Eager for Action on Pesticide Ordinance
by Bridget Chase
Councilor Spencer Thibodeau is a real estate attorney, however, Councilor Thibodeau did not represent any clients who would have been affected by an ordinance that managed pesticide use on private land. Editor was wrong that the Councilor’s conflict was related to a client. The previous conflict was based solely on another attorney at the Councilor’s firm who represented applicators before the Sustainability and Transportation Committee last year. That conflict has ended, and Corporation Counsel believes that no conflict exists any more.
Also, the Sustainability and Transportation Committee has not yet received the draft ordinance.
Post restored to accurate original draft (5/8/2017).
The Sustainability and Transportation committee has not let the delay in receiving the Pesticide and Fertilizer task force draft ordinance hinder its preparation for the review process. Councilor Spencer Thibodeau, chair of the committee, wants an open and inclusive review that gathers public comments and information from everyone with an idea or position on pesticide use.
In addition, the members of the Sustainability Committee have agreed to add an extra monthly meeting devoted exclusively to this issue until the pesticide ordinance is ready to go before the City Council for approval.
Most importantly, the work conflict limiting Thibodeau’s participation in the pesticide issue last year has been resolved. The City’s corporate council is no longer requiring Thibodeau to recuse himself from discussions about pesticide use on private land.
Thibodeau feels his position when it comes to pesticides is quite obvious. He first recognized the importance of minimal pesticide use as a teen working a summer landscaping job. He remembers his boss not allowing him to work on lawns that had the little pesticide signs posted.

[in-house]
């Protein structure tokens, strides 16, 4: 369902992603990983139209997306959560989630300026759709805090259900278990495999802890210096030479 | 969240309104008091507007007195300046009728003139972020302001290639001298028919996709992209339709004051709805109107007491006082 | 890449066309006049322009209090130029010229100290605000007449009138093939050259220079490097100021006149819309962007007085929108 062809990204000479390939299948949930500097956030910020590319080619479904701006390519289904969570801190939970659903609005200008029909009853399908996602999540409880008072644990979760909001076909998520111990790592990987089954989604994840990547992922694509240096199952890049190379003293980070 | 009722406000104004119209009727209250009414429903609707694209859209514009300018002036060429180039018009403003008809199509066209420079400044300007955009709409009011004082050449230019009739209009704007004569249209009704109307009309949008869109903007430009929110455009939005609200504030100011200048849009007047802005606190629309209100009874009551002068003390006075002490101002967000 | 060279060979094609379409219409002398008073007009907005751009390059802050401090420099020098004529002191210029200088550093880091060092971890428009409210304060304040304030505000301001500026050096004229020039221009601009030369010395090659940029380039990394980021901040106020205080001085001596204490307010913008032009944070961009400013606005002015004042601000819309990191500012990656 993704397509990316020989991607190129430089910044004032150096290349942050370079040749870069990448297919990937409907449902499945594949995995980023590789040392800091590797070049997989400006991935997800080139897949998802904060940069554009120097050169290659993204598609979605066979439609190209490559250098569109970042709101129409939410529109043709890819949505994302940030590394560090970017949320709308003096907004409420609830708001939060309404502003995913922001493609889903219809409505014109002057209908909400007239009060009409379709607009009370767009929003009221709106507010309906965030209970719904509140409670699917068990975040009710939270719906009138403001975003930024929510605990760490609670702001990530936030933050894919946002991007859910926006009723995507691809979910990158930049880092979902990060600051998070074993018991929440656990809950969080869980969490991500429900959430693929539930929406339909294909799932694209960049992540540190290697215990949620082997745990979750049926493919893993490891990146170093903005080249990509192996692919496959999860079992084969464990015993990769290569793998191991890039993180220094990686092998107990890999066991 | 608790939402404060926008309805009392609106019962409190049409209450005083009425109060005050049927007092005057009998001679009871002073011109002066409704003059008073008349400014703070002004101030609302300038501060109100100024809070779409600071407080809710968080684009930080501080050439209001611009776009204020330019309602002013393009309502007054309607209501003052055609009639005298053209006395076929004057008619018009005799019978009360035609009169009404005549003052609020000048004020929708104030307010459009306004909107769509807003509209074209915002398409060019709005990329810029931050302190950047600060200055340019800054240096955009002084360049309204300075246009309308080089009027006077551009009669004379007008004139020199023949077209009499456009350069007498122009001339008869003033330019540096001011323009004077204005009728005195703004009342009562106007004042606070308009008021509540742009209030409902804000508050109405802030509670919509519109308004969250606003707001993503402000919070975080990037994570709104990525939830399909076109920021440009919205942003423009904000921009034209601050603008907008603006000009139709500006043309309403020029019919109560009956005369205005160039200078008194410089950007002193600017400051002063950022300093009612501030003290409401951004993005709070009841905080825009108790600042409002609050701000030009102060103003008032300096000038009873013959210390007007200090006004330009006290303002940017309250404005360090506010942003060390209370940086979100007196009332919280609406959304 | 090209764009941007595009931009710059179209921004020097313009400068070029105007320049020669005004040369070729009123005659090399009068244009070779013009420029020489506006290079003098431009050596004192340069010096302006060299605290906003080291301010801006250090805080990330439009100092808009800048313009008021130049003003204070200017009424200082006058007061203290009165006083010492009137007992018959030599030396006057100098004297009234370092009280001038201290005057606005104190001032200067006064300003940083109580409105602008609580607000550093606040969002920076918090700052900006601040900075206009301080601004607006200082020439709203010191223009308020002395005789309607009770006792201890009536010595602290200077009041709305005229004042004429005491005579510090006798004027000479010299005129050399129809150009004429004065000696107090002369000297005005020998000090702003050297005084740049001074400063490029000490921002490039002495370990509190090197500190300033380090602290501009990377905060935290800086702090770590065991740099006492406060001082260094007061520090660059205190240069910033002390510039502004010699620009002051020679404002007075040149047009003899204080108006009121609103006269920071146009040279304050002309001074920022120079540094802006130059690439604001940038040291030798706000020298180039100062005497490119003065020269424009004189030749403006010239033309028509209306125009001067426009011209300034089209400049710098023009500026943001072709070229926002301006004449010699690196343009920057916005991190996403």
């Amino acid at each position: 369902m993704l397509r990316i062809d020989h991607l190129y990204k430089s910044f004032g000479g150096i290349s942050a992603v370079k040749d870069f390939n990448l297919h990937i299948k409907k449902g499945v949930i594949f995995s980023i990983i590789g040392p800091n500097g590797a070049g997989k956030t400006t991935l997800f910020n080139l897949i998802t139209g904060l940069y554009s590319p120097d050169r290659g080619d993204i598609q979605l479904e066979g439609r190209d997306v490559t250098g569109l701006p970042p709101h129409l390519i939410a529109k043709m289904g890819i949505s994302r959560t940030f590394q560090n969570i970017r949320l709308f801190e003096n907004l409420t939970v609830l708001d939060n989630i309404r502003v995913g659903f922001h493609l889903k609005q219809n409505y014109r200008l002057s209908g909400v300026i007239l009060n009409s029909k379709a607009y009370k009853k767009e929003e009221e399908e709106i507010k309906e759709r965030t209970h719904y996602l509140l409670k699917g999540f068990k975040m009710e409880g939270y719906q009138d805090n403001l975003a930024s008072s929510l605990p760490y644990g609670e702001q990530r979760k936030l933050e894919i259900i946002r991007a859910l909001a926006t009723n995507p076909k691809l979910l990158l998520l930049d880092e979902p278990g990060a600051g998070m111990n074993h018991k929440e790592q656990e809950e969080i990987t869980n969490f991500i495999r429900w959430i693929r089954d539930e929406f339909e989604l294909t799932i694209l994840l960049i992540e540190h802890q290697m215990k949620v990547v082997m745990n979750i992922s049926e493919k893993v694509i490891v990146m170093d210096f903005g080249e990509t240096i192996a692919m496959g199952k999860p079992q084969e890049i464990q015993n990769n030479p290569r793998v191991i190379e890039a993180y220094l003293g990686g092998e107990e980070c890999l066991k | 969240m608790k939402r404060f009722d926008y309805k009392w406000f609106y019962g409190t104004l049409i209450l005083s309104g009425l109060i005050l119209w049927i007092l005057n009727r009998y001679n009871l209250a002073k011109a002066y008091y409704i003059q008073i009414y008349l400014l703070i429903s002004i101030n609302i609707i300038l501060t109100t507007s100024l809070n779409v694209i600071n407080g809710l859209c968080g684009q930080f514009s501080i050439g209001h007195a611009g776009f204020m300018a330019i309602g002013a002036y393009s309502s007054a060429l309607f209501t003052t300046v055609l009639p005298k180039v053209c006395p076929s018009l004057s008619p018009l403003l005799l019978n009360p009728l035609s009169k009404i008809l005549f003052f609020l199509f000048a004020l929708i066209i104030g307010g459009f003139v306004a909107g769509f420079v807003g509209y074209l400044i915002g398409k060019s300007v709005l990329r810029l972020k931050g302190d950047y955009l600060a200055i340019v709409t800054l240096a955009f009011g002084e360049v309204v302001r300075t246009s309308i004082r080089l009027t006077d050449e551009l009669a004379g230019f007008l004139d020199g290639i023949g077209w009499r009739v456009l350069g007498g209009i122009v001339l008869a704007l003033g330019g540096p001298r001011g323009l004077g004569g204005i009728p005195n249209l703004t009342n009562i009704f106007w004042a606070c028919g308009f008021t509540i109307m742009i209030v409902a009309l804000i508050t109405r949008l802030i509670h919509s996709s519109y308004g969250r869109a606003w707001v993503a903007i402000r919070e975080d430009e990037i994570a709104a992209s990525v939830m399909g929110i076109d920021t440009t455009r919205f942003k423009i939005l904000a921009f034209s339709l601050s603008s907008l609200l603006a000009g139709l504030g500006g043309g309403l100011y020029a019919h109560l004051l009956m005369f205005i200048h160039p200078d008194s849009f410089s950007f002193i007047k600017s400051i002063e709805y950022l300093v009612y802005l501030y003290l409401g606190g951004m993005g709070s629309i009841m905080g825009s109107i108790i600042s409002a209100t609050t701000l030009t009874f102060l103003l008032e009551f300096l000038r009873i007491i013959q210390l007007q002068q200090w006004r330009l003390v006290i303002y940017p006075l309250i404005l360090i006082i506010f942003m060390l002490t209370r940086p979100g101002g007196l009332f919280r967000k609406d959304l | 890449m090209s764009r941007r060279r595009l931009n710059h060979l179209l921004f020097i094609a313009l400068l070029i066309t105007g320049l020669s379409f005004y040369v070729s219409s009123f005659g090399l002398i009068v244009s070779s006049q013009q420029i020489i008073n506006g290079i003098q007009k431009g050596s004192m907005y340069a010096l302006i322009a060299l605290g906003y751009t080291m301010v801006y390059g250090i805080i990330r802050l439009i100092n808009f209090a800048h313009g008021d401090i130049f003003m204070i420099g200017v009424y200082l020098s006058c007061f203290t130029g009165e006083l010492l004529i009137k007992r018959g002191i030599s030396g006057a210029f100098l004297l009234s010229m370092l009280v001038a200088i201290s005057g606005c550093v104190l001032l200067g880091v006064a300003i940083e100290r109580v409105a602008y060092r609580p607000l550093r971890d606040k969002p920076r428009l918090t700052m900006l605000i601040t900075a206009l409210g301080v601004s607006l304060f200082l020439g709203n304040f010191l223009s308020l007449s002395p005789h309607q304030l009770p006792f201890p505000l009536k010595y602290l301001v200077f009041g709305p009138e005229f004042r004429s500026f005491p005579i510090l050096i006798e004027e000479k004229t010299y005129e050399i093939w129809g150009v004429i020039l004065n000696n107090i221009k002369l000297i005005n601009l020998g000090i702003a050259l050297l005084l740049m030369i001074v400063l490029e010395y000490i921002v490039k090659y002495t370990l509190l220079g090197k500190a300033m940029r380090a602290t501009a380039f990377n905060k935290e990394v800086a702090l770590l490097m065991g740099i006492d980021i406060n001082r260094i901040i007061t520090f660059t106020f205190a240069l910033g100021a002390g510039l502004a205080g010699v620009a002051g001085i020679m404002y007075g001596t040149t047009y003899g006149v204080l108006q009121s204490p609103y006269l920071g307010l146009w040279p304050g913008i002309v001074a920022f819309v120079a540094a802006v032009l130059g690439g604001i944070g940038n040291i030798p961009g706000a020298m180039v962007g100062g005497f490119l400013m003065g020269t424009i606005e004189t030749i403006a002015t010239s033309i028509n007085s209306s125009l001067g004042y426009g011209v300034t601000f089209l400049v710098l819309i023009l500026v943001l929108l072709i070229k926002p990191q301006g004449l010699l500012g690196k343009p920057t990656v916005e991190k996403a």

The Pesticide and Fertilizer Task Force disbanded in February selecting the compromise version of the many drafts of pesticide ordinance debated to be submitted to the Sustainability Committee once the edits from the last meeting were incorporated into document by the City’s corporate council. Members of the task force left the meeting thinking the final draft of the ordinance would be posted on the City’s website in a week or so. Two months later, the draft document is still not on the website.
In the spirit of a true compromise, this draft was not seen as a victory by the two competing approaches. The South Portland-type of ordinance is based on organic pest management. The other approach represents the continuation of the status quo, known as integrated pest management, which has not curbed the unhealthy impact of the ever growing use of toxic chemicals to Portland’s residents, pets, plant life and water ways.
The task force decided early on to limit its scope to just a pesticides ordinance with another task force drafting the fertilizer document later.
WEN is cautiously encouraged by Councilor Thibodeau’s commitment to produce a document that embodies the vision expressed by the City Council to the Pesticide and Fertilizer task force and articulated in Mayor Ethan Strimling’s 2017 State of the City. In our commitment to full coverage of the pesticide and fertilizer ordinance, thewestendnews.com will post the task force’s draft ordinance (when available) and upcoming public meetings.
The Sustainability and Transportation Committee members are:
Councilor Spencer Thibodeau, firstname.lastname@example.org
Councilor Jill Duson, email@example.com
And Councilor Belinda Ray, firstname.lastname@example.org